Break down that data to learn what channels and sources are driving your most important traffic. Discover how to prioritize your site functionality based on visitors using mobile devices, tablets, or desktops.

Understanding how visitors access your site enables you to test and tweak your channel mix to optimize performance.

Behavior

Once on your site, how do users interact with it?

See which content resonates and what doesn’t. Find site speed reports to boost conversion rates and review what users are searching for in your site search to ideate new ideas for content.

Understanding how visitors behave on your site enables you to test and tweak your on-site content to optimize performance.

Conversions

Your most important conversion metrics should be the ones with the closest connection to your top-level goals.

Leads submitted, products purchased, and how those visitors reached your conversion point are found here. Building on that, understanding how to leverage proper attribution modeling will help take your analytics work to the next level.

Knowing how visitors convert on your site enables you to test and tweak your conversion funnel to optimize performance.

Offsite Data

Your data analytics practice shouldn’t start and stop with what’s available through your web analytics tracking tool. Offsite and offline data can be effectively used to further provide context to how your marketing efforts are performing.

Here are a few sources to think about that don’t come built out of the box with web tracking analytics solutions:

Decide. Measure. Adjust.

The list of metrics you can track is long and arduous. Simplify things and start with the core business goals and go from there.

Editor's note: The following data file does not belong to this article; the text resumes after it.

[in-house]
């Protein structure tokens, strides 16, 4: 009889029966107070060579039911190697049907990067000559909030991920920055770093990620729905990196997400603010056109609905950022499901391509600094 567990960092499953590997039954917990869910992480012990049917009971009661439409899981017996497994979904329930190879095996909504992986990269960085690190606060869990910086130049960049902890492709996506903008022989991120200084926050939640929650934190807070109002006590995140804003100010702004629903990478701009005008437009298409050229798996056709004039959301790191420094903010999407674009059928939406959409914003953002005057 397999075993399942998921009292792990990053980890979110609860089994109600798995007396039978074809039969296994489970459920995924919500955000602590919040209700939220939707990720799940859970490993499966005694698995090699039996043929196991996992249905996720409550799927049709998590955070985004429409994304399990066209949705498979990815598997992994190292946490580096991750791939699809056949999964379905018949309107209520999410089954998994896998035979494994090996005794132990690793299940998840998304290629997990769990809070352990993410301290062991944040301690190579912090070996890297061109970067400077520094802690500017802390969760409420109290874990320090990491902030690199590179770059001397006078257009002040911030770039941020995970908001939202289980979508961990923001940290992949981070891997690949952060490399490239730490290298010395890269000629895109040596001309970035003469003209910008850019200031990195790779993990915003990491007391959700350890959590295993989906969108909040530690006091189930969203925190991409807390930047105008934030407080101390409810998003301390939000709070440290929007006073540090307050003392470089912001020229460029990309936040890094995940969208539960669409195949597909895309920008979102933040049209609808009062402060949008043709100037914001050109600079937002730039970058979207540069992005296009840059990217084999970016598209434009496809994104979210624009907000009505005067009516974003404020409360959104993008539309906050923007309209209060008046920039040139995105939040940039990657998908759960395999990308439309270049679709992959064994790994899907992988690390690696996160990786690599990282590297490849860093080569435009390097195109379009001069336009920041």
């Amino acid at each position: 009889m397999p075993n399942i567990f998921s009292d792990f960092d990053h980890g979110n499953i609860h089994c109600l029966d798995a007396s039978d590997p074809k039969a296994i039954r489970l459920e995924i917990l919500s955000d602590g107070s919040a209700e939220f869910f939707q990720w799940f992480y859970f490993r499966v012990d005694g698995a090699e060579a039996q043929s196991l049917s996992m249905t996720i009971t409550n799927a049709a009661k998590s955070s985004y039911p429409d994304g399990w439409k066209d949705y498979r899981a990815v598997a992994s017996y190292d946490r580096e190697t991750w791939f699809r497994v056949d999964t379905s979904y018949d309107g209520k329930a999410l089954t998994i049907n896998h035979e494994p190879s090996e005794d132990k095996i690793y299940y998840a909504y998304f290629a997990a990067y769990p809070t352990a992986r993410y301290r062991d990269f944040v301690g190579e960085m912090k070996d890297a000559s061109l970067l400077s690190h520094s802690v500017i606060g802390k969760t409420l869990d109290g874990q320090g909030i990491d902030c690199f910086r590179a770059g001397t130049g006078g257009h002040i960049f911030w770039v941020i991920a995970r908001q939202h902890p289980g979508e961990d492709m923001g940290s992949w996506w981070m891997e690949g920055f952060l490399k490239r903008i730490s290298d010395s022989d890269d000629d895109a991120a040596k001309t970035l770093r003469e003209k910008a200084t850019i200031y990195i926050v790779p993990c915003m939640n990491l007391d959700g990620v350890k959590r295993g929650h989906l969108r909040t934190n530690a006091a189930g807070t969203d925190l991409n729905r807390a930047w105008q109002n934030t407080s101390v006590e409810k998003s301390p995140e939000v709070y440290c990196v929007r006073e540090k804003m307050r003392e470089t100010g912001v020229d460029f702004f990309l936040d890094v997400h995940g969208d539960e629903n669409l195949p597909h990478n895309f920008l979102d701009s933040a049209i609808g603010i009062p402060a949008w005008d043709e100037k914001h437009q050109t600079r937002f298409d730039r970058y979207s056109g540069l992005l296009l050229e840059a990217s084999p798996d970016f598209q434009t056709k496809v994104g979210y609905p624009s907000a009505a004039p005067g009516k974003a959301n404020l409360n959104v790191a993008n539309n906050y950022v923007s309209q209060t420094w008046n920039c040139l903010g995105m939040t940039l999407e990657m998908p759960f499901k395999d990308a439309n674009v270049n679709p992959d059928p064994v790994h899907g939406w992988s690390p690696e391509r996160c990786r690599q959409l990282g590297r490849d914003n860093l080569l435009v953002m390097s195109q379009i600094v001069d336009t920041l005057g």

Assemble your tools, start tracking, and use the data to drive your marketing further.

Utilizing the data available makes it easy to find out what is going on. But those numbers can also give light to why your digital performance is thriving or falling behind; discovering the ‘why’ is a powerful thing for marketers to have.

Note: Read a bit more about analytics and compare it to other parts of the Stack in our Marketing Stack Explorer.

Part 1: The Digital Marketing Stack
Part 2: Infrastructure
Part 3: Analytics ← You are here
Part 4: Content
Part 5: The Channels – Paid, Earned, and Owned

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Chad Kearns, Vice President of Marketing Services

Chad Kearns

Vice President of Marketing Services
Vice President of Marketing Services

As the vice president of marketing services, Chad is responsible for leading Portent’s marketing, sales, and services teams. He is dedicated to ensuring clients receive top-notch service and results, and is continually looking for ways to improve and expand Portent's expertise. When not at Portent, you can find Chad hiking, skiing, playing soccer, and spending time with his family.